Recalibrating & Managing Performance During a Crisis

Several of our clients are quickly realizing they can’t expect that same level of “Superstar” performance from their employees right now. Parents might be working from home with their younger children who regularly require their attention. Other team members who live in smaller apartments may not have ideal office space, not to mention other roommates who are also working from home in that confined space. And this doesn’t even speak to everyone’s increased anxiety and our understandable distractions from constantly looking for and listening to news reports, community updates, and the like as the Coronavirus crisis continues.

Separate from these individual situations and concerns, most organizations are also now rethinking their strategic goals for the year. They aren’t likely to achieve what they planned for and budgeted at the beginning of the year, so many are recalibrating around a new set of more realistic and practical objectives, or completely different strategic goals altogether.

What does this all mean for managing employee performance then? The following are several key principles for considering how best to engage employees in your business-critical work and provide the feedback and direction they need to be successful during the continued crisis:

  • Performance management is an always, ongoing process, not a once-a-year HR task. It’s designed to help you define individual performance expectations, identify any development needs, and evaluate performance with your team members throughout the year.
  • Especially in these conditions with many working from home and those who are able to work onsite doing so with strict physical distancing guidelines in place, it is essential for you to give your employees both Positive and Constructive feedback on a regular basis to keep them on track.
  • The feedback you share with your employees should be based on clear roles and responsibilities, including those basic tasks on their job descriptions and any other performance goals you may have established. We regularly talk about “SMART goals,” which are specific and measurable goals tied to a specific timeline for completion. Your team members need to know what those specific goals are if you are going to evaluate them on their performance.
  • Be sure to help your employees identify appropriate leading indicators, which highlight if they’re making progress. They’ll also need lagging indicators to demonstrate whether or not they’ve achieved their true objectives.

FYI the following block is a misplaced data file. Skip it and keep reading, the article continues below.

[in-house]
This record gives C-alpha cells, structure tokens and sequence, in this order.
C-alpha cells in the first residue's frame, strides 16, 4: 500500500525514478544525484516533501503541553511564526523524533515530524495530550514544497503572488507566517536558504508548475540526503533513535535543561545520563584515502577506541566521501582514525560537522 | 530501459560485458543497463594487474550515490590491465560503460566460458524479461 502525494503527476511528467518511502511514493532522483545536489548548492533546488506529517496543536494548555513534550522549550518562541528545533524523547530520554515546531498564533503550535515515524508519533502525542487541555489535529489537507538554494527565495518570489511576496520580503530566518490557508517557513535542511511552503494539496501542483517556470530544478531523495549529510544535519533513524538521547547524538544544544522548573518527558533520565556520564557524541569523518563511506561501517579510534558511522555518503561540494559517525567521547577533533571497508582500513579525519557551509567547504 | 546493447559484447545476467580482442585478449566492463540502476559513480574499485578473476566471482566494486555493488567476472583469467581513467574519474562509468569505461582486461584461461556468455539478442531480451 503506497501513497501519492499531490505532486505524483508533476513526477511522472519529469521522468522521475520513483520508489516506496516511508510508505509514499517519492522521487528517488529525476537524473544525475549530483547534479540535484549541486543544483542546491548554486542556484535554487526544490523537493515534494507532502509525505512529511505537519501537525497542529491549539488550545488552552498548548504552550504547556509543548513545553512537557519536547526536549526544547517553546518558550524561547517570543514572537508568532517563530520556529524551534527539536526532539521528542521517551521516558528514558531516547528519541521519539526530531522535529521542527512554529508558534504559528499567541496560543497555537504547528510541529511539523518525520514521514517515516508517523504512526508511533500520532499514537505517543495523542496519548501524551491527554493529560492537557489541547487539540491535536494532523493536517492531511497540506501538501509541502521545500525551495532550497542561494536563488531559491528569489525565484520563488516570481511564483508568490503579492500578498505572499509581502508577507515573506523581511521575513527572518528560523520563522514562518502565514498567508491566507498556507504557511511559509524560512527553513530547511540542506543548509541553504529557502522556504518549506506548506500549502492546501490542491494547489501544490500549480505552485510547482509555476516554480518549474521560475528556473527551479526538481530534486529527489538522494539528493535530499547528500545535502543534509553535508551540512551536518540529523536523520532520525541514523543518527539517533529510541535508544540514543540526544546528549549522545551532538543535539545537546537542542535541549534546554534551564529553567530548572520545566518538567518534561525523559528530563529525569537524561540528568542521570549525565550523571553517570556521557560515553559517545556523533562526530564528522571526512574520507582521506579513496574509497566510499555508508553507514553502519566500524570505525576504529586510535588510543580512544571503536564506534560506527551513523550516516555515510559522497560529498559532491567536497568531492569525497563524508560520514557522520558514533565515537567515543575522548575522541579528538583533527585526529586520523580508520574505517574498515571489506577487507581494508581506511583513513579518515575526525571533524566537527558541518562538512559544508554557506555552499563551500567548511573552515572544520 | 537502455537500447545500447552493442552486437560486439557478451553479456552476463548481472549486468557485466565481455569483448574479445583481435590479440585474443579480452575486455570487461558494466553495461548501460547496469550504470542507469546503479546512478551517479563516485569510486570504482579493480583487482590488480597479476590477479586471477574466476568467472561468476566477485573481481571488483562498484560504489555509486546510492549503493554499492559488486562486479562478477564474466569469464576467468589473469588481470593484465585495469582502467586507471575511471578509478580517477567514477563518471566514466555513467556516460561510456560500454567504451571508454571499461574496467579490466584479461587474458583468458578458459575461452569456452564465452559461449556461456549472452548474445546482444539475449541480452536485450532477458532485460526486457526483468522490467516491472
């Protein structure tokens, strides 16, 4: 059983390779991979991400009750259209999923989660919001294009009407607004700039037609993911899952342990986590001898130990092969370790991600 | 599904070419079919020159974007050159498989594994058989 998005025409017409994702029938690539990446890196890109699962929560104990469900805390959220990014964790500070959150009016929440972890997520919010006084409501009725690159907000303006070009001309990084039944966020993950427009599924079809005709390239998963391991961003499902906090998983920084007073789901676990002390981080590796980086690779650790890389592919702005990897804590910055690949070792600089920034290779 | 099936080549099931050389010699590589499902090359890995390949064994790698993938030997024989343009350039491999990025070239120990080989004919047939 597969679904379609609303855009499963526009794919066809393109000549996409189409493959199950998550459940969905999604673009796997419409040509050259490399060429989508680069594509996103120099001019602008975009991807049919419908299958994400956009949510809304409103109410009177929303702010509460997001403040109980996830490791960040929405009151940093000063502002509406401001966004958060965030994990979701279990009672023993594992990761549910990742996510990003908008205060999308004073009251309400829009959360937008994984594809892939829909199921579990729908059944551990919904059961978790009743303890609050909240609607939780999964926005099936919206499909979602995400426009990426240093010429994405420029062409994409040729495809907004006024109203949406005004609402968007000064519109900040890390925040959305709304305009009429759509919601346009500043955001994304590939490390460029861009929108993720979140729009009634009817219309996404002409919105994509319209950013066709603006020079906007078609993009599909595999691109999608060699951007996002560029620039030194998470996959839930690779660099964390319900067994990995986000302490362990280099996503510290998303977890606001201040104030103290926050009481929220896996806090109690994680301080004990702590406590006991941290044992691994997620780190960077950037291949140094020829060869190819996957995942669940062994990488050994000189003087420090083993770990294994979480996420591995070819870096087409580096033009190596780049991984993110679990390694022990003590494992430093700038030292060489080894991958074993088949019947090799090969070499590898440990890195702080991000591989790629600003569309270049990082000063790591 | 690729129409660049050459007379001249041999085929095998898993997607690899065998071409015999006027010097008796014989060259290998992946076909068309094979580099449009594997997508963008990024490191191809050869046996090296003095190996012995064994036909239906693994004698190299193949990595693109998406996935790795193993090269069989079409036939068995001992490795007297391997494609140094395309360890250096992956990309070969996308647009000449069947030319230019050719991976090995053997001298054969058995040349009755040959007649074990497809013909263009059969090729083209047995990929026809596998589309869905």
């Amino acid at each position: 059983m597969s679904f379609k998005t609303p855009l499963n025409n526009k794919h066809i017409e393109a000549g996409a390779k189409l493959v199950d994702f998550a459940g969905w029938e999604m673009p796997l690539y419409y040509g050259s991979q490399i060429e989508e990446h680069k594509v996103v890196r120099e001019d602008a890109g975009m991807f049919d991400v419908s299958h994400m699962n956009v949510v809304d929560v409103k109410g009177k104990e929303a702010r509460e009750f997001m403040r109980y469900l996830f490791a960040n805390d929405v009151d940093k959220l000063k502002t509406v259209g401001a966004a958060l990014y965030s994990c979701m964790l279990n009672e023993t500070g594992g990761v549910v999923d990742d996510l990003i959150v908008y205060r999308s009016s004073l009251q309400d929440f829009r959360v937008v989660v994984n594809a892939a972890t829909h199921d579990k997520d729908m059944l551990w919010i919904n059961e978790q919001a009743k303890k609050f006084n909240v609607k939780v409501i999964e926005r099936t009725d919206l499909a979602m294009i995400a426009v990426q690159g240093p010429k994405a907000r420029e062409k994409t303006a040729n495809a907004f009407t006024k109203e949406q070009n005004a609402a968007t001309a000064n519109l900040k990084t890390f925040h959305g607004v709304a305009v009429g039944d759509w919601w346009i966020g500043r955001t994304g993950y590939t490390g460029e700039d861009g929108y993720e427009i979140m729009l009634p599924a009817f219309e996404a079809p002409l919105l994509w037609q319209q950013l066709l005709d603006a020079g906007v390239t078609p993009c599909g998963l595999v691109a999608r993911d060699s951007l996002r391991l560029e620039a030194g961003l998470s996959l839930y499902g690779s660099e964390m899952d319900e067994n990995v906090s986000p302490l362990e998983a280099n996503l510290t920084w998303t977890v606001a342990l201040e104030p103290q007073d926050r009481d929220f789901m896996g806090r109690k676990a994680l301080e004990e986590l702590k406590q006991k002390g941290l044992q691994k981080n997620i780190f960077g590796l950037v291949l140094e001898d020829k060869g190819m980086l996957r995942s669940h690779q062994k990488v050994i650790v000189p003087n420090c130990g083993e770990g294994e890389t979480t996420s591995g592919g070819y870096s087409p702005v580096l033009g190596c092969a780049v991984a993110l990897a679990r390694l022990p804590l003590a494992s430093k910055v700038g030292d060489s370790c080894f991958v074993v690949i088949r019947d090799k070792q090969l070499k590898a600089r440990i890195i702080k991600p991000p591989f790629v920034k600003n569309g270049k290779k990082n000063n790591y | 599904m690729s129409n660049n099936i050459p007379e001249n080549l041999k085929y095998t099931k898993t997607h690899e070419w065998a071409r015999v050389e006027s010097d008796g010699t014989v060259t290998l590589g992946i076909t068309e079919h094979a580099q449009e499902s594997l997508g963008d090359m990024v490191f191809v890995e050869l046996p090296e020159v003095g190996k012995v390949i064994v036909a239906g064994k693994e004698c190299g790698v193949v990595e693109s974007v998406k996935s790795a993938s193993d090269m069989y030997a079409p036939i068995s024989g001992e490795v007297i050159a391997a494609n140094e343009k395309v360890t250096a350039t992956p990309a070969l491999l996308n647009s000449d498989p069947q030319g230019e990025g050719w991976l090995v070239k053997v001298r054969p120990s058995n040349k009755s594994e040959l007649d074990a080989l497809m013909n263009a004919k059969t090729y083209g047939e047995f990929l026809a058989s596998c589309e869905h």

• Your employees also need a visible scoreboard to monitor whether or not they’re winning or losing the game before it’s over. As humans, we’re all competitive and play very differently if we’re winning vs. losing.
  • Another key piece of performance management is to catch people doing something right rather than focus exclusively on mistakes or what people might be doing wrong. It’s about making deposits into people’s emotional piggy banks, so you have reserves available to make those emotional withdrawals when you need to.
  • To that end, not everybody likes to be appreciated in the same way. Chapman and White describe five distinct forms of appreciation in their book “The Five Languages of Appreciation in the Workplace.” Check it out to see the difference between saying “Thank you” vs. spending quality time with your employees vs. offering tangible gifts to them like free lunches.
  • As you’re offering your team members feedback and providing them with direct coaching, consider convening Team Huddles which are great for giving group feedback and recognizing individual and team performance. You can use your 1:1 Meetings for positive reinforcement too, but these are safer spaces for sharing developmental and constructive feedback with individuals away from the larger group.

Performance management is about aligning our teams to our business objectives and keeping people in their lanes to avoid accidents from happening down the road. With your organization likely recalibrating in this unprecedented climate and resetting now at mid-year, it’s imperative to assess the impact of any new direction on your employees’ performance objectives. This could mean easing up on some goals or perhaps doubling down on others.

Some leaders say this is too much or too hard or that they’re too busy to do all of this. We would offer it’s the only way to get continuously better results and assure your people are working on the right things. It’s simply about giving your team members the feedback they need to succeed in their current roles, and hopefully to get to the next level. If you want your team members to succeed, you need to help them manage their performance – both in what they do and how they do it. You can’t expect them to do it on their own.

Are you wondering how hard to push your employees right now? Want to discuss how best to reset and recalibrate your strategic objectives for the rest of the year? Give us a call at 310.589.4610 or email us today to review some powerful approaches that could help. You can also visit the Talent Management page of our website for more information on how we enable our clients to inspire their employees and achieve better business results. That may be your best strategy for leading your organization through this crisis!

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